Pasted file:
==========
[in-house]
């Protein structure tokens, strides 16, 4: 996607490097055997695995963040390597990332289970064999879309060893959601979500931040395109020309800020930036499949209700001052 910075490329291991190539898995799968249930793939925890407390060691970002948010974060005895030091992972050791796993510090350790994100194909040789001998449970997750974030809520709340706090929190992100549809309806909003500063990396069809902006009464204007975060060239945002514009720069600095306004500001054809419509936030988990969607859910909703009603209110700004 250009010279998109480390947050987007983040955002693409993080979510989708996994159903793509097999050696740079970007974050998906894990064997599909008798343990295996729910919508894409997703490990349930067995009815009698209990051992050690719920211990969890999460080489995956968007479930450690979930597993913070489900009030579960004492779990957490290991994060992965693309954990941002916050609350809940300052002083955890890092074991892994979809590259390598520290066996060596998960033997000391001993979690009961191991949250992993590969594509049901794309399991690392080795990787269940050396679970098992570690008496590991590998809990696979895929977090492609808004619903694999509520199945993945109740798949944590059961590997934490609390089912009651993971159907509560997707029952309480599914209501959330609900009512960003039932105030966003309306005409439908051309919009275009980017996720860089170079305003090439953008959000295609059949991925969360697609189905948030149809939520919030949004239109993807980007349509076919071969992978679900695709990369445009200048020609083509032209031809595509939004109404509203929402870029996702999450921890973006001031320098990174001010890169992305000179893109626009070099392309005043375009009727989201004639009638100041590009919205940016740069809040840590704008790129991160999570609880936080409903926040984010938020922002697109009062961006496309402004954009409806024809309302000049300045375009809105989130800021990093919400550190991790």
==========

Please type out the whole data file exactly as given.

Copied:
[in-house]
């Protein structure tokens, strides 16, 4: 996607490097055997695995963040390597990332289970064999879309060893959601979500931040395109020309800020930036499949209700001052 910075490329291991190539898995799968249930793939925890407390060691970002948010974060005895030091992972050791796993510090350790994100194909040789001998449970997750974030809520709340706090929190992100549809309806909003500063990396069809902006009464204007975060060239945002514009720069600095306004500001054809419509936030988990969607859910909703009603209110700004 250009010279998109480390947050987007983040955002693409993080979510989708996994159903793509097999050696740079970007974050998906894990064997599909008798343990295996729910919508894409997703490990349930067995009815009698209990051992050690719920211990969890999460080489995956968007479930450690979930597993913070489900009030579960004492779990957490290991994060992965693309954990941002916050609350809940300052002083955890890092074991892994979809590259390598520290066996060596998960033997000391001993979690009961191991949250992993590969594509049901794309399991690392080795990787269940050396679970098992570690008496590991590998809990696979895929977090492609808004619903694999509520199945993945109740798949944590059961590997934490609390089912009651993971159907509560997707029952309480599914209501959330609900009512960003039932105030966003309306005409439908051309919009275009980017996720860089170079305003090439953008959000295609059949991925969360697609189905948030149809939520919030949004239109993807980007349509076919071969992978679900695709990369445009200048020609083509032209031809595509939004109404509203929402870029996702999450921890973006001031320098990174001010890169992305000179893109626009070099392309005043375009009727989201004639009638100041590009919205940016740069809040840590704008790129991160999570609880936080409903926040984010938020922002697109009062961006496309402004954009409806024809309302000049300045375009809105989130800021990093919400550190991790």